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With 3D printing career opportunities expected to grow in coming years, what can be said of the intellectual property aspects behind 3D printing? In the legal world, that might look like an exciting prospect, because it means more lawyers specializing in the legalities of 3D printing. While others might bristle at the idea of more legal jobs being created, it's going to be necessary as 3D printing becomes more widespread.
Ultimately, the printing of objects that are protected by trademark or copyright could become a big issue down the road. But before that, legal careers could be made in battling patent infringements on 3D printers.
The Battle of 3D Printer Designs
Bloomberg Law points out that as more 3D printers are being made, patents are going to be filed for technologies and software that may collide with patents already existing. Already, some companies have picked up on certain 3D printing technologies that had their patents expire. It reminds you that many 3D printing concepts were invented already over three decades ago.
Becoming a patent lawyer now will likely get you ready for the patent war ahead. These lawsuits may even extend to crowd funding sites like Kickstarter that help get many 3D printers funded lately. And it could extend further to trade secret battles in protecting 3D printing technologies that supposedly stand alone.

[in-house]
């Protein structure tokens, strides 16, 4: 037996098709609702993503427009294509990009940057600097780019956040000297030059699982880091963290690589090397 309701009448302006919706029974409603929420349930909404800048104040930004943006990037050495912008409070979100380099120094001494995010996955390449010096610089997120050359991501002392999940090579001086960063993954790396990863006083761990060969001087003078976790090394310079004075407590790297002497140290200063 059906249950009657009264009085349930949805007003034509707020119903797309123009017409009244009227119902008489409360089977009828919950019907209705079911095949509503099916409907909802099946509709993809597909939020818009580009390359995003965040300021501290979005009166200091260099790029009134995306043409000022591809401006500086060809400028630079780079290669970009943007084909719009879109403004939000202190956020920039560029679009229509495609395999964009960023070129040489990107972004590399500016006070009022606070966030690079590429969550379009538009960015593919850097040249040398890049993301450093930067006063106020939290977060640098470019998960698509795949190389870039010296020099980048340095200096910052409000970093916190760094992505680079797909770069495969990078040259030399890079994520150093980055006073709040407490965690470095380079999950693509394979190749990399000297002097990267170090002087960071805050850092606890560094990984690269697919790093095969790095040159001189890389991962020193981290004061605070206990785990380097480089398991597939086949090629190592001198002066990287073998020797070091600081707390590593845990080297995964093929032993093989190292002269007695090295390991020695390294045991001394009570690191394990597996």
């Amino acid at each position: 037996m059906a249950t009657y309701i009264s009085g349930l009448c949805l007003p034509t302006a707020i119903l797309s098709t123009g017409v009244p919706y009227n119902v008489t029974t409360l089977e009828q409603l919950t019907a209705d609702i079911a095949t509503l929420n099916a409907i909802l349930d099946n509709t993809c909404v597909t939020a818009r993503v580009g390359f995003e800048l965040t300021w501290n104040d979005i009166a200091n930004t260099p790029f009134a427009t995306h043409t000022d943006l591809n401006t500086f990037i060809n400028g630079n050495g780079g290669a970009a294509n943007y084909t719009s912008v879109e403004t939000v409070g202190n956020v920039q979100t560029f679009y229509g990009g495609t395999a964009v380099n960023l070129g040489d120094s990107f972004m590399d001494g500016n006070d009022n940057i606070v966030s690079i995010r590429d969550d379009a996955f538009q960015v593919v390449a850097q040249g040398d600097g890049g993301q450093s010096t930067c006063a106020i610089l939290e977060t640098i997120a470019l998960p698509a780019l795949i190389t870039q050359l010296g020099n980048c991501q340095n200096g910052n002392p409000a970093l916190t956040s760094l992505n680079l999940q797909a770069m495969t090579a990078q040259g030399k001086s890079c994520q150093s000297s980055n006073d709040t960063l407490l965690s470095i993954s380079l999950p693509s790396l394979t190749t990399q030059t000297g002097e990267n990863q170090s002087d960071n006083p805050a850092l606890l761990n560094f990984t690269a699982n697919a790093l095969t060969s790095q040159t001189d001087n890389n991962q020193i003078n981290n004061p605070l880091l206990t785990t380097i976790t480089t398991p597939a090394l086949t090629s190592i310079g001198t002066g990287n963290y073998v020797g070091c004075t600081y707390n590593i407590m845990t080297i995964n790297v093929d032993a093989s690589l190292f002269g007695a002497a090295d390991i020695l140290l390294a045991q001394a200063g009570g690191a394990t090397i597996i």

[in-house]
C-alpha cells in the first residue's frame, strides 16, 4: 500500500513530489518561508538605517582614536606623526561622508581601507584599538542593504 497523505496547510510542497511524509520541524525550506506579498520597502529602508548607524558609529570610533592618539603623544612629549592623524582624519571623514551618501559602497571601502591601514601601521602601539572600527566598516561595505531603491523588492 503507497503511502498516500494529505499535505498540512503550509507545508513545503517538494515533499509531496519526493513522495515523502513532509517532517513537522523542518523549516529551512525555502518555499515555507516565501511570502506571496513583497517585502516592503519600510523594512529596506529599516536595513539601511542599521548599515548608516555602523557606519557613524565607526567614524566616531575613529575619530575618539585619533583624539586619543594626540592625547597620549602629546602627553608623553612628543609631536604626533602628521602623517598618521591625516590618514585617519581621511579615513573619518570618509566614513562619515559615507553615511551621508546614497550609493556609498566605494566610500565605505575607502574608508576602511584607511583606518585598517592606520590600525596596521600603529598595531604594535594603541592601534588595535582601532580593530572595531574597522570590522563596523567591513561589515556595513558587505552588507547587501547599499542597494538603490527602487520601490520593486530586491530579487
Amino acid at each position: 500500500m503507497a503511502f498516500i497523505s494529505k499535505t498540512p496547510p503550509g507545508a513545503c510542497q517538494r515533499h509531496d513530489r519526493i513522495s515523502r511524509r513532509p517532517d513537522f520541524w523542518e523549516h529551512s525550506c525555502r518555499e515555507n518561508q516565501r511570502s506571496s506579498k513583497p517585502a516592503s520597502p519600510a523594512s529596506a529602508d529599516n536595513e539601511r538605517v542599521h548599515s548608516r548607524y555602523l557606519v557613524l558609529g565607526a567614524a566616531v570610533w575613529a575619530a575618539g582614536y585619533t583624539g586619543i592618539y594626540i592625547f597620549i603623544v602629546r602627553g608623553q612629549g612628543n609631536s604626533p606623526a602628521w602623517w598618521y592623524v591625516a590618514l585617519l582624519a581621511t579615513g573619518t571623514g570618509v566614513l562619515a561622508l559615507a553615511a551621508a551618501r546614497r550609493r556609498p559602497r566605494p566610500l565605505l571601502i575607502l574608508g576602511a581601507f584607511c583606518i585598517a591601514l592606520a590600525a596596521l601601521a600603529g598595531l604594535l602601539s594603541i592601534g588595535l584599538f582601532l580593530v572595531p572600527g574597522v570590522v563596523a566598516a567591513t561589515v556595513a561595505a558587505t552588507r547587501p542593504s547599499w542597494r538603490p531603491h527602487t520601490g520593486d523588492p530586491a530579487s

The Legal Battle Over Printing Objects
You don't hear about patent, copyright, or trademark infringement cases yet in printing 3D objects. That's because 3D printers haven't gone into every home yet. Once they become ubiquitous, the biggest problem may come in the scanning of existing objects and printing them for a specific use. While private use may not violate any laws, copyright laws have specific laws about printing certain media items.
Another legal problem for new lawyers will be in incorporating existing designs into a created product that could violate a trademark. While this could be very challenging based on fair use laws, lawyers are going to be busy finding new legal ground in the world of 3D printing.
Other 3D Printing Legal Challenges for Lawyers
Some other left-field issues could arise as 3D printing becomes more sophisticated and we start printing objects in our homes. Bloomberg Law above notes that anti-trust laws could be violated in some patent infringement battles. Particularly with overly common materials, some cases could be thrown out and give more limited protection to those holding patents.
Also, when we get to the point where we're printing out medications, the FDA may be stepping in to place more control on things. Already, some emergency drugs are being printed that aren't fully tested. This could lead to very extensive litigation down the road with the government and what rights people have in printing certain medications that can save someone's life.
As you can see, a legal career in 3D printing could be very lucrative (and overly busy) before the end of the decade.